Norway keeps on winning
These are heady times for Norway. The emergent Scandinavian superpower topped the table at the Pyeongchang Games, winning 39 medals, including 14 golds. An impressive feat for a country of 5.3 million people — all the more so when you consider that the government spends just $24 million a year on summer and winter sports.
And now Norway is also succeeding where it really counts — fiscally. The country’s $1.1 trillion US sovereign wealth fund, which invests government royalties from offshore oil and gas, grew by 13.7 per cent in 2017, adding $131 billion US to its coffers. The gain, announced this morning, was mostly due to last year’s global surge in stock prices.
The sovereign fund, the largest in the world, has almost two-thirds of its value invested in the markets, holding 1.4 per cent of all listed stocks globally. The fund saw large returns from its stake in tech companies like Microsoft, Apple and Tencent.
Yngve Slyngstad, CEO of Norges Bank Investment Management (part of the Central Bank of Norway), presented the Norwegian Government Pension Fund’s annual report in Oslo on Tuesday. (Ole Berg-Rusten/AFP/Getty Images)
The fund is now worth around $200,000 US for every man, woman and child in Norway. Although the government has been skimming some of the gains to help finance its budget deficits, taking 61 billion crowns ($7.75 billion US) in 2017, and is proposing to take a further 101 billion crowns ($12.8 billion) in 2018. Norway is now announcing its intention to invest even more in the equity markets and to attempt to influence how companies operate when it comes to the environment.
This year, the sovereign fund will buy another $40 billion in stocks, pushing toward a target of 70 per cent of its value. It says it will use those positions to demand more accountability with regards to controlling greenhouse gases produced by companies it invests in.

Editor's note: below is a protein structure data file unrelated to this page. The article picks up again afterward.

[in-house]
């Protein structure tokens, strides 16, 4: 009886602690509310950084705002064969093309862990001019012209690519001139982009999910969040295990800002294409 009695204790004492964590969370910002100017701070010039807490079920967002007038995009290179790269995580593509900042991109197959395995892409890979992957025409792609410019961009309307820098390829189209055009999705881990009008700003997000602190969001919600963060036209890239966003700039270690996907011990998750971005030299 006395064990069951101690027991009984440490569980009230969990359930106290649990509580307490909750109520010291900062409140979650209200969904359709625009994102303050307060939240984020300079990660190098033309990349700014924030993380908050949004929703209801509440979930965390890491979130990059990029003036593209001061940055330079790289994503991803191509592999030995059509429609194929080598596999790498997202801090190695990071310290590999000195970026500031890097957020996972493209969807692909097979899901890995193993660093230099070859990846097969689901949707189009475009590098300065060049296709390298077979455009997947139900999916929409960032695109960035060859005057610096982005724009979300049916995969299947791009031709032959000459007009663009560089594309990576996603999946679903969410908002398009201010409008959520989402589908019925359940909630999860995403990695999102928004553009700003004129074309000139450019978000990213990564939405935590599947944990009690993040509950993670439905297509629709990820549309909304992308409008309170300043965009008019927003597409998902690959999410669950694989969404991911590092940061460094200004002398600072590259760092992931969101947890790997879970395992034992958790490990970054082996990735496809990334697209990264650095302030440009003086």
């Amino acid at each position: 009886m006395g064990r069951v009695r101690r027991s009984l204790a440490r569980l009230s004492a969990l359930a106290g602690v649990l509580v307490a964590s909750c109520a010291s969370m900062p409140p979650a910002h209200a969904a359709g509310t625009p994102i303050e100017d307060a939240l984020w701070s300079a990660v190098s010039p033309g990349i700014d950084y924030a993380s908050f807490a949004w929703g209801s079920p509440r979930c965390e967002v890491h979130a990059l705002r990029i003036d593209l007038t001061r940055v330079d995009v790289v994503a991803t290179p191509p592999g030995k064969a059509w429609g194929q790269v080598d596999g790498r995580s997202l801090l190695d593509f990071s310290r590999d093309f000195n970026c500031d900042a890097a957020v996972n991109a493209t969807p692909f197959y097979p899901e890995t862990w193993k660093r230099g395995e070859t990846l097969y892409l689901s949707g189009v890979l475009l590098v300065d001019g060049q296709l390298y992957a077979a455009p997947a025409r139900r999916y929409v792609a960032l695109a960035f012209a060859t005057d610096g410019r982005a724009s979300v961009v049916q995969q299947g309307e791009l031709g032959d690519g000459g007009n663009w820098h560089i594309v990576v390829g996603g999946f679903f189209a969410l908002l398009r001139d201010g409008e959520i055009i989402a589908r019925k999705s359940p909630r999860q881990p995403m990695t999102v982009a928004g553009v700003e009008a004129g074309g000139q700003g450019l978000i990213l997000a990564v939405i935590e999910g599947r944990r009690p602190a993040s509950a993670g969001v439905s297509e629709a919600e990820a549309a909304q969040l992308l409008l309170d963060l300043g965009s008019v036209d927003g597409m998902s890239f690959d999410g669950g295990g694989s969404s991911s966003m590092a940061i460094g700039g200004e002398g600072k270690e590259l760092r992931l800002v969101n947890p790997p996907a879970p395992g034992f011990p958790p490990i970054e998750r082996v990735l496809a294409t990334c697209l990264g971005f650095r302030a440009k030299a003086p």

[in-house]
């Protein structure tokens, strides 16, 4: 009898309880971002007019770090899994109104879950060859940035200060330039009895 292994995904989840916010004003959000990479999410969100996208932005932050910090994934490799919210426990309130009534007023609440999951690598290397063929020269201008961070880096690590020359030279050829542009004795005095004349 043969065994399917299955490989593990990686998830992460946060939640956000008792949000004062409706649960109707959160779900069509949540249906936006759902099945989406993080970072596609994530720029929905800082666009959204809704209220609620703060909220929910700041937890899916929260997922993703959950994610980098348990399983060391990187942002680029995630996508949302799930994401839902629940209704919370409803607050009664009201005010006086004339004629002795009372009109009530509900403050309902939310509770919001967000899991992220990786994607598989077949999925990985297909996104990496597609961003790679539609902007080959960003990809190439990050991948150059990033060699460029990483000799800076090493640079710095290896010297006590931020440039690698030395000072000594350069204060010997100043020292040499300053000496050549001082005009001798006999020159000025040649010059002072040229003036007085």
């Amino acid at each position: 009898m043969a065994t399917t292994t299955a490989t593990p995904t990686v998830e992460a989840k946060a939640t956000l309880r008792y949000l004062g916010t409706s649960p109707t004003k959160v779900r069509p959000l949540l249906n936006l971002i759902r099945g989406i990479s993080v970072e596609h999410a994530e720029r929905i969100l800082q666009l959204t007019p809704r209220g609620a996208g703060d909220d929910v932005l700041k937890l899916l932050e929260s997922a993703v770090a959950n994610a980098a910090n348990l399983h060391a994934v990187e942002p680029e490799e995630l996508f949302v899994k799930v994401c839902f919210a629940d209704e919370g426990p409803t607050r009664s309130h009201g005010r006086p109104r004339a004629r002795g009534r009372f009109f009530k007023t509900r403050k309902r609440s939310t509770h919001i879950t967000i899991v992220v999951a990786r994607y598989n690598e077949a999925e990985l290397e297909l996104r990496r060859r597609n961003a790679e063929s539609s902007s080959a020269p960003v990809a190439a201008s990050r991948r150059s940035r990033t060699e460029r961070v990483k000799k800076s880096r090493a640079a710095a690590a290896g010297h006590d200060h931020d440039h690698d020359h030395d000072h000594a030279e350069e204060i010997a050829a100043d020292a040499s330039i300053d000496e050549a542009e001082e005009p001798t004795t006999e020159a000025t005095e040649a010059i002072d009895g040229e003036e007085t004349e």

In an interview with Reuters today, fund CEO Yngve Slyngstad said he will start by focusing on electricity producers. The fund’s plan is to demand cuts in coal use, and more in-depth research on how climate change-related droughts, heat waves and floods might affect its future earnings. Then the fund will review its investments in all types of natural resources.
The muscle-flexing comes on the heels of the fund’s move last fall to remove all oil and gas companies — including Norwegian firms — from its benchmark index, and divest itself of its stakes over time. At present, those investments are worth around $37 billion US and include a 2.3 per cent holding in Royal Dutch Shell, along with 1.7 per cent of BP. The proposal, which is due to be approved by Norway’s parliament this spring, will also affect 253 Canadian oil and gas firms, including Enbridge Inc. (a 0.88 per cent stake) and Suncor (a 0.99 holding.)
A Norwegian flag flies from a vessel near the Scarabeo 8 deepwater oil drilling rig off Olensvag, Norway. The country’s central bank is considering whether to order the fund to blacklist companies in the oil, steel and concrete sectors for producing too much greenhouse gas. (Kristian Helgesen/Bloomberg via Getty Images)
And there could be more environmental tough love forthcoming. The country’s central bank is set to decide soon on whether to order the fund to start blacklisting companies in the oil, steel and concrete sectors for producing too much greenhouse gas.
It’s no small threat. Oil prices plunged after last November’s divestment proposal. Money is, after all, power. The government fund’s investments have added 4,000 billion crowns — $509 billion US — to the small country’s bottom line since its inception in 1990.